Unexplainable.

When Van Wagenen fires Callaway, as seems inevitable at season’s end if not sooner, that too, will be unexplainable.

The 2019 NBA Draft – Winners and Losers

by Scott Mandel

The NBA draft is over, and now, the work begins for teams to justify who they chose and how these new players will fit in with new teammates.

As happens every year, it’s easy to choose the winners and losers, based on what “experts” predict, on paper. Of course, experts are often wrong. Do you know who else is often wrong? The teams, themselves, who think every one of those top five picks will become superstars, leading them out of the morass of an NBA losing culture (how else did they get one of the first five picks?) into championship contention.

Before we break down the winners and losers, though, let’s take a look at when current NBA stars were drafted, in the past:

  • Steve Nash – 15th pick in first round
  • Draymond Green – 35th pick, second round
  • Nate “Tiny” Archibald – 19th pick in 1970
  • Tony Parker – 28th pick
  • Manu Ginobili – 57th pick
  • Jimmy Butler – 30th pick
  • Kawhi Leonard – 15th pick

And, let’s not forget some of the top 5 picks in recent NBA drafts who turned into busts:

  • LaRue Martin – 1st pick in 1972 draft, chosen before Julius Erving and Bob McAdoo, along with guard Paul Westphal. Bob McAdoo, and Paul Westphal
  • DaJuan Wagner – 6th pick in 2002, chosen before Amar’e Stoudemire, Caron Butler and Tayshaun Prince
  • Kent Benson – 1st pick in 1977 draft, chosen ahead of Bernard King, Walter Davis, Jack Sikma
  • Michael Olowokandi – 1st pick in 1998 draft, chosed ahead of Vince Carter, Dirk Nowitzki and Paul Pierce

The point is, all of the scouting and preparation that goes into choosing the players who will turn bad teams into good ones, often falls flat on its collective faces, getting scouts and general managers fired.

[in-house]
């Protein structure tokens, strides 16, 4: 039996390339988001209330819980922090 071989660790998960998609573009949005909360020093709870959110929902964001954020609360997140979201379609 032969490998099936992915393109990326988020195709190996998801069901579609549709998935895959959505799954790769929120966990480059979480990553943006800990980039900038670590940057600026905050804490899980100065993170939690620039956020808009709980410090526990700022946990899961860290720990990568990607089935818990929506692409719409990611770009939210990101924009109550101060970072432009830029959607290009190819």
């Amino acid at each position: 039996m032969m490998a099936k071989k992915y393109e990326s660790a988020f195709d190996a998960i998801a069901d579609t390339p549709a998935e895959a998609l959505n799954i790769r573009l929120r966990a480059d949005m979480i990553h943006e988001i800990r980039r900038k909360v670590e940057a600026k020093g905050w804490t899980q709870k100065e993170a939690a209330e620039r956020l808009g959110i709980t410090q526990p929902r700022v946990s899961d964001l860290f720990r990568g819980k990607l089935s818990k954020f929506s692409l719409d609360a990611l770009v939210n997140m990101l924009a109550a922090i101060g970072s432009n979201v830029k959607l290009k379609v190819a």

That said, let’s break down the 2019 NBA draft, with the codicil that we are probably going to be proven wrong in many cases:

Winner: The Pelicans’ War Chest and Their Future

On Thursday night, Zion Williamson waltzed into the Barclays Center in a suit as white as his smile and shook Adam Silver’s hand before giving an emotional interview. Obviously, this was a great moment for the Pelicans, but the NBA world had known it was coming since the lottery in May.

Back in New Orleans, David Griffin was still dealing. The Pelicans flipped the fourth overall pick, Solomon Hill’s expiring contract, and the 57th pick to the Hawks for the eighth, 17th, and 35th picks in the draft. Those first two picks turned into rim-running Longhorn Jaxson Hayes and Hokie Nickeil Alexander-Walker. As capologist Albert Nahmad pointed out on Twitter, this expansion of the Davis trade now leaves New Orleans with $30 million in cap space. Here it is, sans the Cavs pick, all laid out:

Anthony Davis has turned into:

– Lonzo Ball
– Brandon Ingram
– Josh Hart
– No. 8 pick in 19
– No. 17 pick in 19
– No. 35 pick in 19
– L.A.’ 21 pick if top 8
– L.A.’ 22 pick if not
– L.A. swap in 23
– L.A.’ 1st in either 24 or 25

And got rid of Solomon Hill’s contract.

Philadelphia 76ers